versus inflation. I saw a table on the Motley Fool site that showed the
performance of gold over 200 years, and suggested the price had held
its value. It hadn’t grown, but it had not lost value. It maintained
its value in real terms. That is something I don’t think anybody would
Online Journal: The nominal price of gold has remained relatively
constant since 1988, while the S&P 500 has quadrupled (as pointed
out this week by New Yorker financial columnist James Surowiecki). Does
that make gold a terrible investment?
Mr. Bridges: I have problems with the concept of gold as an
investment. Investment implies that the asset increases in value, and
we’ve just established that gold’s chief characteristic is that it
holds its value. But you’ve got various different categories of
investment in gold. If you are lucky enough to buy into an exploration
company that makes a discovery, you can effectively buy your own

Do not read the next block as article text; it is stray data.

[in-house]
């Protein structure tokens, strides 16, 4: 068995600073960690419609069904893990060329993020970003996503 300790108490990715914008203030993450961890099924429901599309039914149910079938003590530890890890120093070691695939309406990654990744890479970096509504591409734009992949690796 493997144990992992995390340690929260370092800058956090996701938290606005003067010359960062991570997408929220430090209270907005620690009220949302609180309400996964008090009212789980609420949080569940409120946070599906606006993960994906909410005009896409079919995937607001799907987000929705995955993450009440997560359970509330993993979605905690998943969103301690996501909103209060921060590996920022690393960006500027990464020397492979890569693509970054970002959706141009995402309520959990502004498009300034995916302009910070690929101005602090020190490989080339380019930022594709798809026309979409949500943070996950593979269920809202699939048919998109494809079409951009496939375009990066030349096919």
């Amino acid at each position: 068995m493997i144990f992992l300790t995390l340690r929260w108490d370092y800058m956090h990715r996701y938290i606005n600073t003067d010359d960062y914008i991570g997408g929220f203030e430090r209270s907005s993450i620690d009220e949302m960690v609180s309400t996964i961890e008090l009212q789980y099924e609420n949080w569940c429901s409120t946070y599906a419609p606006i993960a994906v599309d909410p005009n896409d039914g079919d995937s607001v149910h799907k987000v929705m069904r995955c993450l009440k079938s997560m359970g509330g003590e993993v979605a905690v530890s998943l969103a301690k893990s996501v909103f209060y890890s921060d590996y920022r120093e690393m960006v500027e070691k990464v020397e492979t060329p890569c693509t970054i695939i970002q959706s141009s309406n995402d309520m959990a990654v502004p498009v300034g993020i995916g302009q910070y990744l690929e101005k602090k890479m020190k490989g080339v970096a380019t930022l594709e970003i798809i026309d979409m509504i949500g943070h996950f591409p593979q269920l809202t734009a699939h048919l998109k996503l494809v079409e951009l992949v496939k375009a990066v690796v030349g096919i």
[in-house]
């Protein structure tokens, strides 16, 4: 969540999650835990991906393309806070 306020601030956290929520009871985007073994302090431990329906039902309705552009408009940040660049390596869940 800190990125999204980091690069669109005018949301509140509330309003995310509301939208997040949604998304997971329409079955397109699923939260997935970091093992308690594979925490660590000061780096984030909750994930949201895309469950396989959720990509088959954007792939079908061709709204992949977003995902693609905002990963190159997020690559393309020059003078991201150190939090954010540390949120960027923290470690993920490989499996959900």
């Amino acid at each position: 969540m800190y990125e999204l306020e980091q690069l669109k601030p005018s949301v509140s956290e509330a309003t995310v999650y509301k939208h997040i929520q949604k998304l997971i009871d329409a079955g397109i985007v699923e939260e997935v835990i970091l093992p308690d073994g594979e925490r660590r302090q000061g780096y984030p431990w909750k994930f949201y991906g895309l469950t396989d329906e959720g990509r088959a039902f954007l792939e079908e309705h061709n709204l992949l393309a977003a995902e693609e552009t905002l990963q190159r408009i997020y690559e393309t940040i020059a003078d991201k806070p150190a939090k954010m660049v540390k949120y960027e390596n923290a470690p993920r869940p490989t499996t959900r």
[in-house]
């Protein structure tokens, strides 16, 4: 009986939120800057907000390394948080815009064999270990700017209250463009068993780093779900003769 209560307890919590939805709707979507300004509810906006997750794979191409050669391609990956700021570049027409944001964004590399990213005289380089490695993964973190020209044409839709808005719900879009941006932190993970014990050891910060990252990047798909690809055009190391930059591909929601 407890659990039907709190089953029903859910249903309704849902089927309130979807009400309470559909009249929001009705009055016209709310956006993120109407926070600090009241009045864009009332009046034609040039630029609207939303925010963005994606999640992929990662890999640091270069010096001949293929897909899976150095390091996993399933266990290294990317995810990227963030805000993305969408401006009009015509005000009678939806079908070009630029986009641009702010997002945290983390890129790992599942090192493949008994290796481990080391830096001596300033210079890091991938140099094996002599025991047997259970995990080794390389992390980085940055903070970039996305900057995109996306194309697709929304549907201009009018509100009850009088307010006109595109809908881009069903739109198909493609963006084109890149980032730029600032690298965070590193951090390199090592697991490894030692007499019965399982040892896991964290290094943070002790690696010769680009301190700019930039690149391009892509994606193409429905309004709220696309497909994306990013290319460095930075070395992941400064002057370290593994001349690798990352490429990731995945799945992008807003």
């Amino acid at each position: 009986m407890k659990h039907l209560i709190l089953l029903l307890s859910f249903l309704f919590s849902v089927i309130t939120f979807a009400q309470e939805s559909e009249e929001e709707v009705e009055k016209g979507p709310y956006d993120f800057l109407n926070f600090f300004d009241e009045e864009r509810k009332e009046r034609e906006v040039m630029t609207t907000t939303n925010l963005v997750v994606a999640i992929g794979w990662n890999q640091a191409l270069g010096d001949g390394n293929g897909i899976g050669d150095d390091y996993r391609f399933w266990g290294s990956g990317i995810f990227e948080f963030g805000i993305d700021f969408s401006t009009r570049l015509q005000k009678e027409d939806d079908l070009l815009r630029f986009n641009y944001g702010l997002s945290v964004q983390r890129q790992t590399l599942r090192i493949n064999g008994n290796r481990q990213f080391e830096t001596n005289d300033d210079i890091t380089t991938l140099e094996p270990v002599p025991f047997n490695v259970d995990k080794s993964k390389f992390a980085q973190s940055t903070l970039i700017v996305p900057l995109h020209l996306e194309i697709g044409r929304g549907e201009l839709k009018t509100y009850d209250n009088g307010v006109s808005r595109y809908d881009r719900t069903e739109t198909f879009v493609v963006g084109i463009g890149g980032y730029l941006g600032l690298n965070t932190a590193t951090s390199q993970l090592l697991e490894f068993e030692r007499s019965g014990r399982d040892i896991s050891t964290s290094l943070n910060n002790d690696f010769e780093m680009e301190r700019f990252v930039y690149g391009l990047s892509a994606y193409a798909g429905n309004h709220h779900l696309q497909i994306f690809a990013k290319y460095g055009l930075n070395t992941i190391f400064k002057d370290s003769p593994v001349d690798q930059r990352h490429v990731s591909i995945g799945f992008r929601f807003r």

autoteller machine. Some of these things are just phenomenally
Mr. Foster: When people think about investing in gold, many think
like they do when investing in stocks or bonds. The purpose of gold is
to provide portfolio insurance. Gold has a very low or even negative
correlation with most other asset classes. It is volatile and can have
Online Journal: So what is the best way to get exposure to gold, aside from robbing Fort Knox?
Mr. Bridges: Gold bullion itself — if you’re worried about where
currencies are going, worried about the level of stock market perhaps
– is about the safest you can do. Gold has held its value for
millennia, so that still has a role. It’s not a very popular role at
the moment, but it’s still there. Gold equities offer more convenient
access to exposure.
Mr. Foster: We think the best obviously would be to invest in a gold
fund. We invest in gold mining shares, which despite performance over
last couple of months, historically have good leverage to the gold
price, especially in a rising price environment. Historically, the XAU
has two times leverage to gold price.
Or you can invest in gold mining stocks — that’s an option — or in
the metal itself. There’s also a new vehicle now that just came out
this month, the streetTracks Gold Trust exchange-traded fund. That
broadens the gold-investment universe, if you will, and offers another
option for investors.
Online Journal: Some have said that buying gold is "the purest form
of speculation," since gold is valuable only as long as we collectively
agree that it is. How do you respond?